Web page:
Higher co-payments that took effect Jan. 1 are designed to help American employers cope with the rising costs of health insurance by making workers and retirees pay more out of their own pockets. But does it help health care outcomes for patients? No.
The study, funded by GlaxoSmithKline and Pfizer Inc., suggests that some drug co-payments should be reduced for some people with chronic diseases. Reducing the amount of co-payments by a few dollars would increase the use of preventive drugs by these patients. And properly treated, these chronic conditions can be managed effectively and cost -efficiently -- keeping patients out of the hospital or other more, er, horizontal places.
The researchers looked at a major private employer that made some medications free to employees and slashed co-pays for other drugs by 50 percent. This led to a significant increase in employees' use of preventive medicines.
The study authors also looked at another employer that kept co-payments at the same levels and found it didn't show the same increase in employee use of preventive medicines.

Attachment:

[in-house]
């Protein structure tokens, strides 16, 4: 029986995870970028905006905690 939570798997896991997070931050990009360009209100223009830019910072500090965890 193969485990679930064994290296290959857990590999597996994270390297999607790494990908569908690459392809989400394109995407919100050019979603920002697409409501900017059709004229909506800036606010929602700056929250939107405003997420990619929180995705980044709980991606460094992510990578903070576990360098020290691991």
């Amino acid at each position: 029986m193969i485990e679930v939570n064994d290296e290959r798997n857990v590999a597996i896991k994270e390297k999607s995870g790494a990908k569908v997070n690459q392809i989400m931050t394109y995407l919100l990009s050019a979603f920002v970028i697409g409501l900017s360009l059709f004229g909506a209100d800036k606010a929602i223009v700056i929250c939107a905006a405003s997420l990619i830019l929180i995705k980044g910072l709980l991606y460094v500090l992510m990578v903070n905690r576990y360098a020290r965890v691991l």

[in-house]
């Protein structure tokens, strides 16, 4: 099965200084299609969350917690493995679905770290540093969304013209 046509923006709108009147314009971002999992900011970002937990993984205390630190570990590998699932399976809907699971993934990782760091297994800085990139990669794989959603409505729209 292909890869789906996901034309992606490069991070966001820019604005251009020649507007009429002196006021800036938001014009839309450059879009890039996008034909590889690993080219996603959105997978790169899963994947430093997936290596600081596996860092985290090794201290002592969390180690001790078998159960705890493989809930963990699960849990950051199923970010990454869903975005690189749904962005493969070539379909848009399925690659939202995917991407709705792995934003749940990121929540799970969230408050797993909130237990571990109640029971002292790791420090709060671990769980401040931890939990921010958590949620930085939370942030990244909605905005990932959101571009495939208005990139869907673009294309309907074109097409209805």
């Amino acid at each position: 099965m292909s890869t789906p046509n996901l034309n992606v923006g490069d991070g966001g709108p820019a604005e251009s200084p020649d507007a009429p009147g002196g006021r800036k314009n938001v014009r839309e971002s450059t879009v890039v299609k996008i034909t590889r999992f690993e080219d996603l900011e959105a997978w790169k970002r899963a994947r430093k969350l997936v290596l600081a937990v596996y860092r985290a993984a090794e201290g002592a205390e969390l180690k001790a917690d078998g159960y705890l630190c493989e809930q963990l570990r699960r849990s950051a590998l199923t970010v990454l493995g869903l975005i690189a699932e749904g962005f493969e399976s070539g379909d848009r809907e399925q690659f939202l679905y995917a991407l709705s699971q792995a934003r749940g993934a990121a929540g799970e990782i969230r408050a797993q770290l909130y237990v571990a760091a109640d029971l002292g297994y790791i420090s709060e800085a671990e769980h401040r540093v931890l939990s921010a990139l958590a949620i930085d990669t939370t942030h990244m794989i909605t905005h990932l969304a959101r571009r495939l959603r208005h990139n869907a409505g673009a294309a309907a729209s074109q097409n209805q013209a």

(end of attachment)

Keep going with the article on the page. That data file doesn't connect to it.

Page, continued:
The findings were published in the January/February issue of Health Affairs.
"All research to this point has shown that individuals will not buy important medical services even if there's a small financial barrier: $5 or even $2," senior study author Dr. Mark Fendrick, of the University of Michigan Medical School and School of Public Health, said in a prepared statement. "This study showed that when you remove those barriers, people started using these high-value services significantly more. These results bolster the idea that health insurance benefits should be designed in ways that produce the most health per dollar spent."
Treating chronic disease via appropriate pharmaceutical intervention saves both money and lives -- benefiting both the public purse and the public health. And isn't that what health care is all about.